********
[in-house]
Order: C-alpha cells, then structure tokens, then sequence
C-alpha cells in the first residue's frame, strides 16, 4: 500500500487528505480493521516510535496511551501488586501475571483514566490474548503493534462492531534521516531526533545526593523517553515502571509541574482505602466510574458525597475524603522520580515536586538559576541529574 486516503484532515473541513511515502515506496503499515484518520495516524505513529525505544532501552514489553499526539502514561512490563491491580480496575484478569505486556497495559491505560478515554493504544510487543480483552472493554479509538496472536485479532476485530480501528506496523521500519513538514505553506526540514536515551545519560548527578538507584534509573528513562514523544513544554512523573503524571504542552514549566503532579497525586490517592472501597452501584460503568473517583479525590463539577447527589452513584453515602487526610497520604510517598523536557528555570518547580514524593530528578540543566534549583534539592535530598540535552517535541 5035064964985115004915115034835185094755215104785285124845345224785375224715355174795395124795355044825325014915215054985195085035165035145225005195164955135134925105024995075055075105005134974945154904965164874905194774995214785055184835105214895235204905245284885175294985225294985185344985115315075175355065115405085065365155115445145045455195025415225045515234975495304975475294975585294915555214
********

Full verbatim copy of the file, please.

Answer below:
[in-house]
Order: C-alpha cells, then structure tokens, then sequence
C-alpha cells in the first residue's frame, strides 16, 4: 500500500487528505480493521516510535496511551501488586501475571483514566490474548503493534462492531534521516531526533545526593523517553515502571509541574482505602466510574458525597475524603522520580515536586538559576541529574 486516503484532515473541513511515502515506496503499515484518520495516524505513529525505544532501552514489553499526539502514561512490563491491580480496575484478569505486556497495559491505560478515554493504544510487543480483552472493554479509538496472536485479532476485530480501528506496523521500519513538514505553506526540514536515551545519560548527578538507584534509573528513562514523544513544554512523573503524571504542552514549566503532579497525586490517592472501597452501584460503568473517583479525590463539577447527589452513584453515602487526610497520604510517598523536557528555570518547580514524593530528578540543566534549583534539592535530598540535552517535541 5035064964985115004915115034835185094755215104785285124845345224785375224715355174795395124795355044825325014915215054985195085035165035145225005195164955135134925105024995075055075105005134974945154904965164874905194774995214785055184835105214895235204905245284885175294985225294985185344985115315075175355065115405085065365155115445145045455195025415225045515234975495304975475294975585294915555214